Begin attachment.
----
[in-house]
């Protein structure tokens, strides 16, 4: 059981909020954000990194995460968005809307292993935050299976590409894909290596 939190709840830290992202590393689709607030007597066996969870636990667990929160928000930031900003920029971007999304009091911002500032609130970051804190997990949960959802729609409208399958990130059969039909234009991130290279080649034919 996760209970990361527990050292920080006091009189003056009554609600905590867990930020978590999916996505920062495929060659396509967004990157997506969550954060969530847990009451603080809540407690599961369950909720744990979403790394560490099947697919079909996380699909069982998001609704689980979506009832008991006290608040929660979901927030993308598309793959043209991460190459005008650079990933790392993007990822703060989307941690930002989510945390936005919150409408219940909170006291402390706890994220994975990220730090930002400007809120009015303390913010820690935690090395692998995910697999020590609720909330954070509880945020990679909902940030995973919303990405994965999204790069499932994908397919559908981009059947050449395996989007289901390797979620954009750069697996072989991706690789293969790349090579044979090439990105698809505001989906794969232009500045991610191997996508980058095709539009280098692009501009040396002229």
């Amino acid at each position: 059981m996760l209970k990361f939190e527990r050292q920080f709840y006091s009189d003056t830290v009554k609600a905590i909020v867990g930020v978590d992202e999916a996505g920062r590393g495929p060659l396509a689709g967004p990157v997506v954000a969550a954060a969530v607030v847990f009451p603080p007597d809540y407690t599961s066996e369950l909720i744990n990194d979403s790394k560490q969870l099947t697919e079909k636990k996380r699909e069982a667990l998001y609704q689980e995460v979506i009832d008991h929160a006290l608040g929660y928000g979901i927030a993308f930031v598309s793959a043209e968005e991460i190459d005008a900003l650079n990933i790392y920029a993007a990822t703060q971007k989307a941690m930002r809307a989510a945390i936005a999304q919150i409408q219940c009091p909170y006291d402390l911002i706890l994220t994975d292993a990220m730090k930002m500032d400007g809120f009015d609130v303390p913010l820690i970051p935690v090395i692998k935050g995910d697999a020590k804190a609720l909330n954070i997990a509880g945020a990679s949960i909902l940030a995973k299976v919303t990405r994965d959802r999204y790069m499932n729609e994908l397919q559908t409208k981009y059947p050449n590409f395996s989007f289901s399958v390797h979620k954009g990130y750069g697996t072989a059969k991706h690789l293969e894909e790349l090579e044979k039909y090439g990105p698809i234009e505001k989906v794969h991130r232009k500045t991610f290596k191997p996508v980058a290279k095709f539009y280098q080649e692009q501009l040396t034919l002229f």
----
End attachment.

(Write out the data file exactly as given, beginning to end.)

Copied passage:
[in-house]
């Protein structure tokens, strides 16, 4: 059981909020954000990194995460968005809307292993935050299976590409894909290596 939190709840830290992202590393689709607030007597066996969870636990667990929160928000930031900003920029971007999304009091911002500032609130970051804190997990949960959802729609409208399958990130059969039909234009991130290279080649034919 996760209970990361527990050292920080006091009189003056009554609600905590867990930020978590999916996505920062495929060659396509967004990157997506969550954060969530847990009451603080809540407690599961369950909720744990979403790394560490099947697919079909996380699909069982998001609704689980979506009832008991006290608040929660979901927030993308598309793959043209991460190459005008650079990933790392993007990822703060989307941690930002989510945390936005919150409408219940909170006291402390706890994220994975990220730090930002400007809120009015303390913010820690935690090395692998995910697999020590609720909330954070509880945020990679909902940030995973919303990405994965999204790069499932994908397919559908981009059947050449395996989007289901390797979620954009750069697996072989991706690789293969790349090579044979090439990105698809505001989906794969232009500045991610191997996508980058095709539009280098692009501009040396002229």
């Amino acid at each position: 059981m996760l209970k990361f939190e527990r050292q920080f709840y006091s009189d003056t830290v009554k609600a905590i909020v867990g930020v978590d992202e999916a996505g920062r590393g495929p060659l396509a689709g967004p990157v997506v954000a969550a954060a969530v607030v847990f009451p603080p007597d809540y407690t599961s066996e369950l909720i744990n990194d979403s790394k560490q969870l099947t697919e079909k636990k996380r699909e069982a667990l998001y609704q689980e995460v979506i009832d008991h929160a006290l608040g929660y928000g979901i927030a993308f930031v598309s793959a043209e968005e991460i190459d005008a900003l650079n990933i790392y920029a993007a990822t703060q971007k989307a941690m930002r809307a989510a945390i936005a999304q919150i409408q219940c009091p909170y006291d402390l911002i706890l994220t994975d292993a990220m730090k930002m500032d400007g809120f009015d609130v303390p913010l820690i970051p935690v090395i692998k935050g995910d697999a020590k804190a609720l909330n954070i997990a509880g945020a990679s949960i909902l940030a995973k299976v919303t990405r994965d959802r999204y790069m499932n729609e994908l397919q559908t409208k981009y059947p050449n590409f395996s989007f289901s399958v390797h979620k954009g990130y750069g697996t072989a059969k991706h690789l293969e894909e790349l090579e044979k039909y090439g990105p698809i234009e505001k989906v794969h991130r232009k500045t991610f290596k191997p996508v980058a290279k095709f539009y280098q080649e692009q501009l040396t034919l002229f």